KABUL - Ninety-five Afghan children are among the 140 people said to have died in a recent U.S.-Taliban battle in western Afghanistan, a legislator involved in the investigation into the deaths said Wednesday.

The U.S. military disputed the claim saying the graves they saw looked too small to contain so many victims.

Afghans blame U.S. air strikes for the deaths and destruction in two villages in Farah province. American officials say the Taliban kept villagers hostage during the fight, and a spokesman said government payments to the bereaved offered incentive to exaggerate the death toll.

A list of the dead, with names and ages, was compiled by members of an Afghan government commission based on the testimony of villagers who said their relatives had died, said Obaidullah Helali, a legislator from Farah and a member of the government's investigative team. Helali said they consider all those under 18 to be children.

The bodies were buried before the investigation took place, and there are no plans to dig them up. It was not clear how investigators determined that missing relatives had been killed and not simply fled the violence.

The International Committee of the Red Cross has said that women and children were among dozens of dead people its teams saw in scattered in the villages in the immediate aftermath of the bombing. It did not provide an overall figure.

If the Afghan toll is correct, it would be the largest case of civilian deaths since the 2001 U.S.-led invasion to oust the Taliban.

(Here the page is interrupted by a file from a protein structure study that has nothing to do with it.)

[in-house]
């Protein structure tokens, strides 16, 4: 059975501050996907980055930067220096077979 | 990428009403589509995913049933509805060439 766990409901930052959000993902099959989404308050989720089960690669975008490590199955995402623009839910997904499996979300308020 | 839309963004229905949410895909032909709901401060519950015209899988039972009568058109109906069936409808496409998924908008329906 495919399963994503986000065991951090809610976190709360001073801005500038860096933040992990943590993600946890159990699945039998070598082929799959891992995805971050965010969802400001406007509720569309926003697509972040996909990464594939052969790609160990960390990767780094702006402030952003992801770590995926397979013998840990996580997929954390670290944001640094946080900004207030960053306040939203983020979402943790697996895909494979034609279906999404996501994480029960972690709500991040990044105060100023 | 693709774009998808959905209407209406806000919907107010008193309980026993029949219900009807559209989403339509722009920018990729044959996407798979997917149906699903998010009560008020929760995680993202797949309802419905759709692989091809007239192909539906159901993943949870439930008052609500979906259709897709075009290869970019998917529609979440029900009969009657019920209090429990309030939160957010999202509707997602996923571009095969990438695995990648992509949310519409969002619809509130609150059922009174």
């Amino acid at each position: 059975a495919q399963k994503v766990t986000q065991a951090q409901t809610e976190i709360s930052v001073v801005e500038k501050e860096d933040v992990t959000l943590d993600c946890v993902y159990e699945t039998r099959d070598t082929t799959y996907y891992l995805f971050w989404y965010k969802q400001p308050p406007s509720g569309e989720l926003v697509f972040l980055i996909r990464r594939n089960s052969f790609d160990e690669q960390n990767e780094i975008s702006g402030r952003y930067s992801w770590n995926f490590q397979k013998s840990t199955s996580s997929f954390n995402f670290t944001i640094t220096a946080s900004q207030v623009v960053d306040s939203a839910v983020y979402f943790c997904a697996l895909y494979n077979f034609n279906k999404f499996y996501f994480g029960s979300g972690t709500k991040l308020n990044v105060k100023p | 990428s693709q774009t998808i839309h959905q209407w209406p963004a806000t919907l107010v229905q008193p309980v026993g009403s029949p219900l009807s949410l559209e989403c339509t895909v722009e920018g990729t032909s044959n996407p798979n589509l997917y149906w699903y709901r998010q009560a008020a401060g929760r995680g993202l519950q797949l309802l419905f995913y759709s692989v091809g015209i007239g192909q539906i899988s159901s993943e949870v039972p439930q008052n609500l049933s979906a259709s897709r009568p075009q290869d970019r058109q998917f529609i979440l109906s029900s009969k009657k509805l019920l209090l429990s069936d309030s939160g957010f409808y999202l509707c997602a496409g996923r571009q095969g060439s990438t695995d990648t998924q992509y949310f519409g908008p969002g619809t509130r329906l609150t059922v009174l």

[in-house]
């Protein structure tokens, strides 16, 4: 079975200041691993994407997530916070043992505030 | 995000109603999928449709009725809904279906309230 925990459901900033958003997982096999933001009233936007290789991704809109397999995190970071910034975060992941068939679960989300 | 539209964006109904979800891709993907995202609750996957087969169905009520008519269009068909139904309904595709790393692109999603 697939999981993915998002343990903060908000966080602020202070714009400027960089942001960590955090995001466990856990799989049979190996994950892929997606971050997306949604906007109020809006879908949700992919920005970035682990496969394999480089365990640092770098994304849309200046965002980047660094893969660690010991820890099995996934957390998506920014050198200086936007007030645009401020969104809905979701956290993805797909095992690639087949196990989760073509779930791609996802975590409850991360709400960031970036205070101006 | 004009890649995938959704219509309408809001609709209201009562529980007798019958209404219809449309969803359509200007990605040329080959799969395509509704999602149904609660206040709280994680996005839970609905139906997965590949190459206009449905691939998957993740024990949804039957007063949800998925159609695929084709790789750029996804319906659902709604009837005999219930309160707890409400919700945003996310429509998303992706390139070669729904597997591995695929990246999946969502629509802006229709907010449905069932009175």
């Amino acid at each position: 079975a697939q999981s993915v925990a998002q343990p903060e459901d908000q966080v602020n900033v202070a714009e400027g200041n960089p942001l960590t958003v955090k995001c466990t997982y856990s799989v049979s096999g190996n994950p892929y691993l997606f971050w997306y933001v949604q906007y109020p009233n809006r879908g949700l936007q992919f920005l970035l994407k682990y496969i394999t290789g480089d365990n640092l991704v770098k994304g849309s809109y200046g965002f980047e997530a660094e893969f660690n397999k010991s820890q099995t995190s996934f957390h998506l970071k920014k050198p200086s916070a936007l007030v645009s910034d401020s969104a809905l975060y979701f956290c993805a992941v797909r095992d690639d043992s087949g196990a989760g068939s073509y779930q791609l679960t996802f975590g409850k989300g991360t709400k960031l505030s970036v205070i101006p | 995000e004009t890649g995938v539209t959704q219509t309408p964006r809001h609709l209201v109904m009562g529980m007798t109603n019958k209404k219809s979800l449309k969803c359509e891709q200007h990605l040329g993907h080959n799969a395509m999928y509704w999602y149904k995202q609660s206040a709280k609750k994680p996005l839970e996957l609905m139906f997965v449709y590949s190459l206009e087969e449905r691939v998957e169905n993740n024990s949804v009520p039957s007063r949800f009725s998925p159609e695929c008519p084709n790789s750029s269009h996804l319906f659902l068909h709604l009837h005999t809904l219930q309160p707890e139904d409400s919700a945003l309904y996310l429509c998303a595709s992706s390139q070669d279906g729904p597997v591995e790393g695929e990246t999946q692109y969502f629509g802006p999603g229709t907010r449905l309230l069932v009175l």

But the U.S. military disputes the number.

U.S. military spokesman Col. Greg Julian said "there is no physical proof that can substantiate" the Afghan list of victims. The U.S. has refused to release a number of people it thinks died in the May 4-5 clash in Farah's Gerani and Ganjabad villages.

President Hamid Karzai has said the air strikes were "not acceptable" and estimated that 125 to 130 civilians died.

Afghan members of the delegation investigating the clash delivered compensation to victims' families Tuesday, Helali said. The payments - $2,000 US for the dead and $1,000 for the wounded - were ordered by Karzai, he said.

The list of the dead has not yet been made public, but the fact that payments have already been made suggests officials consider the investigation complete.

Karzai has long pleaded with the U.S. to minimize civilian deaths during its operations. Past incidents have drawn immediate outcries from the government, which contends that such killings undermine support for the fight against the Taliban.

In eastern Afghanistan, meanwhile, a suicide car bomber killed seven people and wounded 21 on Wednesday outside a U.S. military base, police said.

U.S. forces confirmed the attack, saying four Afghan security guards were killed in the blast and 12 wounded.

There were no casualties among international troops.